After the word has been read, I remove the squares and I ask the children to tell me the sounds in ‘sat’. As they tell me, I write them, thus providing a model of how the letters/spellings are formed. Then, to check that we got what we wanted, we say the sounds and read the word, the teacher gesturing to each spelling as the children say the sounds.

Finally, with the word still on the whiteboard, I ask the children to draw three lines on their board and show me their boards. Now comes the writing. I ask them to write and say each sound as they write it. After they’ve finished writing, everyone puts their finger under the first line and we all say the sounds and read the word.

Of course, making a child fully literate, which for me means teaching them to be able to read and write very long, complex words, takes time and patience but this is the kind of practice required to turn novices into experts over time.

Can you expect this process to go smoothly from the start? The short answer to this is no! It will take children time to grasp the format of the ‘game’ (because that’s what it is) and some will take longer than others. Teachers need to remember what learning new activities are like from the perspective of what Jean of VAS blog calls ‘the child’s view at the point of learning’. They also need to remind themselves just how much effortful practice goes in to learning a new activity from scratch. In laboratory activities involving unfamiliar materials, even adult participants evidence surprisingly poor performance; on the other hand, when presented with tasks and materials to which they are accustomed, people demonstrate competent thinking, they grasp things readily and they can manipulate materials to problem solve.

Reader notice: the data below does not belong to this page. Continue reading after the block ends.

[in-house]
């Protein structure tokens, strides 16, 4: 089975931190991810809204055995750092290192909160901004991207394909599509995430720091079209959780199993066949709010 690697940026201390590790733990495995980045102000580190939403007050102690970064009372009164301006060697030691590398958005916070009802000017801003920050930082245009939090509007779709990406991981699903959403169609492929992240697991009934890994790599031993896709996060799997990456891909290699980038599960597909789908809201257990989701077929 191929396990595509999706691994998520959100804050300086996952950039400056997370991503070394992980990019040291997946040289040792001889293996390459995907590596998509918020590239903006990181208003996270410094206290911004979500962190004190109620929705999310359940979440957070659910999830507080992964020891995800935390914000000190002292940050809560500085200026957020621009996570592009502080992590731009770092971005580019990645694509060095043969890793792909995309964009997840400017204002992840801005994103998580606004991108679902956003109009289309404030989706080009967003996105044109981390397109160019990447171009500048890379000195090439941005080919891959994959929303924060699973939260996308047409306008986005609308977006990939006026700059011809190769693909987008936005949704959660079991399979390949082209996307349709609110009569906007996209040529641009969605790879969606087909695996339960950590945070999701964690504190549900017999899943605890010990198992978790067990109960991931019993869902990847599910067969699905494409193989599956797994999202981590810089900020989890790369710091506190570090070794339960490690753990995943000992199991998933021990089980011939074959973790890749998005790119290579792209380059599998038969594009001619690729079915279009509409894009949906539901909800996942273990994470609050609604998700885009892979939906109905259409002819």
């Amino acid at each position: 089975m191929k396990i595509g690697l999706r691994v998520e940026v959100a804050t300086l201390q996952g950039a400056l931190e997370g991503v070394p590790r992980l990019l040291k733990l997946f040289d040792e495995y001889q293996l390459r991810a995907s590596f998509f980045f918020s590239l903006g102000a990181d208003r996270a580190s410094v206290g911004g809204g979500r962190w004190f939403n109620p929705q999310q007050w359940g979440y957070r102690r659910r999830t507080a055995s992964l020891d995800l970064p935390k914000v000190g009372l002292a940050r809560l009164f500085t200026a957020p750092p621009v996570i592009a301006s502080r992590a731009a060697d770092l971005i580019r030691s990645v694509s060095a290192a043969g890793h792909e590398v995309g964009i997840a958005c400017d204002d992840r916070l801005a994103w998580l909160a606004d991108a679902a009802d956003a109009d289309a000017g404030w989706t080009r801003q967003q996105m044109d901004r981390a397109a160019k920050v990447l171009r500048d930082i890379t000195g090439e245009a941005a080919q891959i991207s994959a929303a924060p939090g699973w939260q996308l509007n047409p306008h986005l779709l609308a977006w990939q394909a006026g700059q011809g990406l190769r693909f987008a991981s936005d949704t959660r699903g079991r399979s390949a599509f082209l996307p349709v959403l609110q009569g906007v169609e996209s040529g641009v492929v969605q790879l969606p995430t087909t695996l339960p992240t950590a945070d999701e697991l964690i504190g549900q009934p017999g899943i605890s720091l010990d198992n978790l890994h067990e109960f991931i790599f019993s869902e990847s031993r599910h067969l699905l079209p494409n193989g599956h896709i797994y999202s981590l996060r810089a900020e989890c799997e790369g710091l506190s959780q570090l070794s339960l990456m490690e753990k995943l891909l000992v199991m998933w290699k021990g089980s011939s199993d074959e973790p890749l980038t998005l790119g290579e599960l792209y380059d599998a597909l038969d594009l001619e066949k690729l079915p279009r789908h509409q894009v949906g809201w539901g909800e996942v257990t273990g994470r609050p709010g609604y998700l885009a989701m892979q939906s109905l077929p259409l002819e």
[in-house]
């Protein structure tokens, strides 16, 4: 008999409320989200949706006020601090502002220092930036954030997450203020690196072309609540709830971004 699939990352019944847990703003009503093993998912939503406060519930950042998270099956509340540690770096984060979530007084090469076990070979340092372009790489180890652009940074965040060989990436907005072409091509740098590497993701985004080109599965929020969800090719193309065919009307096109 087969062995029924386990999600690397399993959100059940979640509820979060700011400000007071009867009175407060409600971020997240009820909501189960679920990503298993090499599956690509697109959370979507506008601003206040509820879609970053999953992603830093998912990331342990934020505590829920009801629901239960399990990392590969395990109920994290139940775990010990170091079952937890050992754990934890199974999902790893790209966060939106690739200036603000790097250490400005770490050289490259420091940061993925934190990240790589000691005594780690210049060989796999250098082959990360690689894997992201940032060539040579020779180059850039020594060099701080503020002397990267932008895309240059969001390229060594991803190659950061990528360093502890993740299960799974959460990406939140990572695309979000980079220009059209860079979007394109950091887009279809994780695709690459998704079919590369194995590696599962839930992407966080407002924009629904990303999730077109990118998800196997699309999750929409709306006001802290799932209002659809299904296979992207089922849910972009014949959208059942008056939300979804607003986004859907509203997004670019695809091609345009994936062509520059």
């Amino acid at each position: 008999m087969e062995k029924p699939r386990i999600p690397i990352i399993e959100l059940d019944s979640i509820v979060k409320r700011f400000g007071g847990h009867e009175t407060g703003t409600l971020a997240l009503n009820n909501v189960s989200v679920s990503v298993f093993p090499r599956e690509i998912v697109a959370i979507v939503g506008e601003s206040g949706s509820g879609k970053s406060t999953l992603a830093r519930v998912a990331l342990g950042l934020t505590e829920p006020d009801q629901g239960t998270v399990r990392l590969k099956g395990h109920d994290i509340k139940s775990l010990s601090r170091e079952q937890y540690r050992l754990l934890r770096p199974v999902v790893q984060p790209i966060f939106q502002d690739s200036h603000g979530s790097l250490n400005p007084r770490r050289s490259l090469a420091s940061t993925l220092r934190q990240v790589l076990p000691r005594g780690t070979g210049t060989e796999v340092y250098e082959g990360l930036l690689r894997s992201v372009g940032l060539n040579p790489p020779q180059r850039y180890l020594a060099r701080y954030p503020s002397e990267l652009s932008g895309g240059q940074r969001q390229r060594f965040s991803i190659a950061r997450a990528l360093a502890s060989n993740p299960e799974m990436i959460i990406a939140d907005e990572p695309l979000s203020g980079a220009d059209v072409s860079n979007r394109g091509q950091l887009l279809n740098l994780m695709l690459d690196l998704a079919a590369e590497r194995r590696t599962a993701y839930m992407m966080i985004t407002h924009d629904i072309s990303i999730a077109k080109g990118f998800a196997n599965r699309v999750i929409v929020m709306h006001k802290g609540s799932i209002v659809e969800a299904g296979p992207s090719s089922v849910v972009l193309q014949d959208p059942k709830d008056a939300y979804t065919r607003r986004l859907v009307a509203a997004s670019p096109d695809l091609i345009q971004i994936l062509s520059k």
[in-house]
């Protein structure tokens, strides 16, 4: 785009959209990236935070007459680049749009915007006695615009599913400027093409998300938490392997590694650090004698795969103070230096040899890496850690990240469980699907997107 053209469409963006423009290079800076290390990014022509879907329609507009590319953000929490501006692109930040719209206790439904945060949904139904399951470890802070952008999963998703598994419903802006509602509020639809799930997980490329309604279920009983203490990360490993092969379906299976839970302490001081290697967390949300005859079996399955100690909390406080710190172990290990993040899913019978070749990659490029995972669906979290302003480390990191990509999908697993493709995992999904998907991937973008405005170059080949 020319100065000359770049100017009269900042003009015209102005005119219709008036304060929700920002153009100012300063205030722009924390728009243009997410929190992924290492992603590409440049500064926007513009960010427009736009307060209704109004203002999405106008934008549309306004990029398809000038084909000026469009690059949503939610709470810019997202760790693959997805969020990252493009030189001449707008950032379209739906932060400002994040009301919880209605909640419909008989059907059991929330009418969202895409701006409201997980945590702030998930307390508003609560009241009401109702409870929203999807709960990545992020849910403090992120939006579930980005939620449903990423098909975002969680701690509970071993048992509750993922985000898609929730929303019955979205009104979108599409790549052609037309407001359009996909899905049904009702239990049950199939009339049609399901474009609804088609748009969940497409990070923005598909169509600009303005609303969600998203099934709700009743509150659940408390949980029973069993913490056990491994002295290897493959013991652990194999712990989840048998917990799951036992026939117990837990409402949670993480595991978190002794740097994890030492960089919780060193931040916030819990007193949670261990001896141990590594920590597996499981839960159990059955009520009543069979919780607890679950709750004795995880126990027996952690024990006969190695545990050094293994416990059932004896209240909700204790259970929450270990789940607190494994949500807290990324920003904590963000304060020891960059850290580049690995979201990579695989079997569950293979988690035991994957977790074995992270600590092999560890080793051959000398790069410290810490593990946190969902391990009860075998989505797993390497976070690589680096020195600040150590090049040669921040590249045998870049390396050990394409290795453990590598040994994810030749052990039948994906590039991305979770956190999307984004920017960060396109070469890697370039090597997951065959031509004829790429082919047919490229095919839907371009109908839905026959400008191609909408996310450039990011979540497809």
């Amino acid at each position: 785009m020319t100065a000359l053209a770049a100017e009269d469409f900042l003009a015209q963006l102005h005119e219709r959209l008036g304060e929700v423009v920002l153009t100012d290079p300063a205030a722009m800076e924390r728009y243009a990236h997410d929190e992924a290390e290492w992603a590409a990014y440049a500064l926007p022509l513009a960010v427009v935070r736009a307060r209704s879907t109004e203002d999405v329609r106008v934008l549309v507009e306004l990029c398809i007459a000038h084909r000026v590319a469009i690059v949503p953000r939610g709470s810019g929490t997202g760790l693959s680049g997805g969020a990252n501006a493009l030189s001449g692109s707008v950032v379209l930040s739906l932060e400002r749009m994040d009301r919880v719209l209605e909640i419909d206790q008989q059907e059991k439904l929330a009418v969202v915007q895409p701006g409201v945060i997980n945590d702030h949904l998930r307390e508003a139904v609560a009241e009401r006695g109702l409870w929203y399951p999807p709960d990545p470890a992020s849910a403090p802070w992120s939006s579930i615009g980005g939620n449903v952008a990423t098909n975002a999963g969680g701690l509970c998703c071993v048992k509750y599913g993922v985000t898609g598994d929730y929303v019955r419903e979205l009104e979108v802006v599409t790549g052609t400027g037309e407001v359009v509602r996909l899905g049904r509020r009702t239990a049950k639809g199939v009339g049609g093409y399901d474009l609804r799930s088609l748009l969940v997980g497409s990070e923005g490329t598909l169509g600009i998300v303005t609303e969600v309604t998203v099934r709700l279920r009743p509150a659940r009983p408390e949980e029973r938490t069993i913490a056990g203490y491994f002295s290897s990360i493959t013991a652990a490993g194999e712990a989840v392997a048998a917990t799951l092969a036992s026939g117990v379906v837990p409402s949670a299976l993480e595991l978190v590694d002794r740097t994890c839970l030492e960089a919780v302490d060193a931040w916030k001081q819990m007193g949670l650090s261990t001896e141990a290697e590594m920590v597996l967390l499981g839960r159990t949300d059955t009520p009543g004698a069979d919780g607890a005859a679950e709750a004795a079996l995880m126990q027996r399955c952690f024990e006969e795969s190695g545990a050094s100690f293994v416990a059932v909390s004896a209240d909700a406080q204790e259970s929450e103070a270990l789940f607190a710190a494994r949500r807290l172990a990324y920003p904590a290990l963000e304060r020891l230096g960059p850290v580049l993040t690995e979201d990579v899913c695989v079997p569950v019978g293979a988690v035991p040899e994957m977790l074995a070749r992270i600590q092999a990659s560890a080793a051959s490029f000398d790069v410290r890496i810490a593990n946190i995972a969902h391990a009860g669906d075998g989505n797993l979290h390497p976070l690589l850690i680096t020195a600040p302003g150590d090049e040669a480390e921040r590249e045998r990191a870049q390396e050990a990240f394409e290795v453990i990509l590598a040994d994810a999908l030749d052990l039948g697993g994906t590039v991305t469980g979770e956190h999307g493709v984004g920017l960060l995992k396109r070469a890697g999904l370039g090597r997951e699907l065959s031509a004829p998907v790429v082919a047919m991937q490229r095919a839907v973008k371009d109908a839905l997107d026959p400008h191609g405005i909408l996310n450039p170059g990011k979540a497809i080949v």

So, just to summarise how carefully we've been to follow the kind of advice given by John Sweller and his colleagues, we've:
  • introduced only three items for children to learn
  • begun to give practice in procedural learning skills of segmenting and blending, skills the children will need all their reading lives
  • begun to build a schema for sounds and spellings
  • kept down the amount of teacher talk to a minimum and made sure that the language used is accurate
  • introduced a simple lesson template which will serve for lots of other similar lessons in which we introduce new elements of learning
  • challenged the children to combine their auditory, visual and oral skills in a way that offers success very quickly.

Here's an example I contrived on a course to help teachers see the difficulty they had in learning just four new symbols to represent sounds in English and to manipulate them in a word building exercise.

Thursday, December 08, 2016

The know-nothing world of the academic opposition to phonics

If you want to know why so many Australian (and English) academics are so strongly opposed to a Phonics Screening Check, which really is a fig leaf for their hostility to phonics teaching itself, it is that, at bottom, they don’t understand the relationship between the sounds of the language and the writing system itself.